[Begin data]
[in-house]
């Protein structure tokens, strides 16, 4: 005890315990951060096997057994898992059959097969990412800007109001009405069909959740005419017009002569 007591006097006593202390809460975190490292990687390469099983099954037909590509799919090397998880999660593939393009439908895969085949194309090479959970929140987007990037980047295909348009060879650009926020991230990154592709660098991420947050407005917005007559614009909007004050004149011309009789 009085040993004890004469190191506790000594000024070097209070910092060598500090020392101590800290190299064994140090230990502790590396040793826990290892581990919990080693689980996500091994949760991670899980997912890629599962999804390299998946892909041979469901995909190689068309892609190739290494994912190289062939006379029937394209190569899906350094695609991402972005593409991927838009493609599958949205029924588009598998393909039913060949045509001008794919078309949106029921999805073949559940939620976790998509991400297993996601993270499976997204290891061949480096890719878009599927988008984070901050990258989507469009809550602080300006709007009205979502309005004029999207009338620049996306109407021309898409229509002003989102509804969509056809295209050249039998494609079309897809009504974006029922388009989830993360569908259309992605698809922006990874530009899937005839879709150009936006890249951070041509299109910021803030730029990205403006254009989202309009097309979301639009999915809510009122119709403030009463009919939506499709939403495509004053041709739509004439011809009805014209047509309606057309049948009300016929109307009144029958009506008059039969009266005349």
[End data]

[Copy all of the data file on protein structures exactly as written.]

[in-house]
């Protein structure tokens, strides 16, 4: 005890315990951060096997057994898992059959097969990412800007109001009405069909959740005419017009002569 007591006097006593202390809460975190490292990687390469099983099954037909590509799919090397998880999660593939393009439908895969085949194309090479959970929140987007990037980047295909348009060879650009926020991230990154592709660098991420947050407005917005007559614009909007004050004149011309009789 009085040993004890004469190191506790000594000024070097209070910092060598500090020392101590800290190299064994140090230990502790590396040793826990290892581990919990080693689980996500091994949760991670899980997912890629599962999804390299998946892909041979469901995909190689068309892609190739290494994912190289062939006379029937394209190569899906350094695609991402972005593409991927838009493609599958949205029924588009598998393909039913060949045509001008794919078309949106029921999805073949559940939620976790998509991400297993996601993270499976997204290891061949480096890719878009599927988008984070901050990258989507469009809550602080300006709007009205979502309005004029999207009338620049996306109407021309898409229509002003989102509804969509056809295209050249039998494609079309897809009504974006029922388009989830993360569908259309992605698809922006990874530009899937005839879709150009936006890249951070041509299109910021803030730029990205403006254009989202309009097309979301639009999915809510009122119709403030009463009919939506499709939403495509004053041709739509004439011809009805014209047509309606057309049948009300016929109307009144029958009506008059039969009266005349």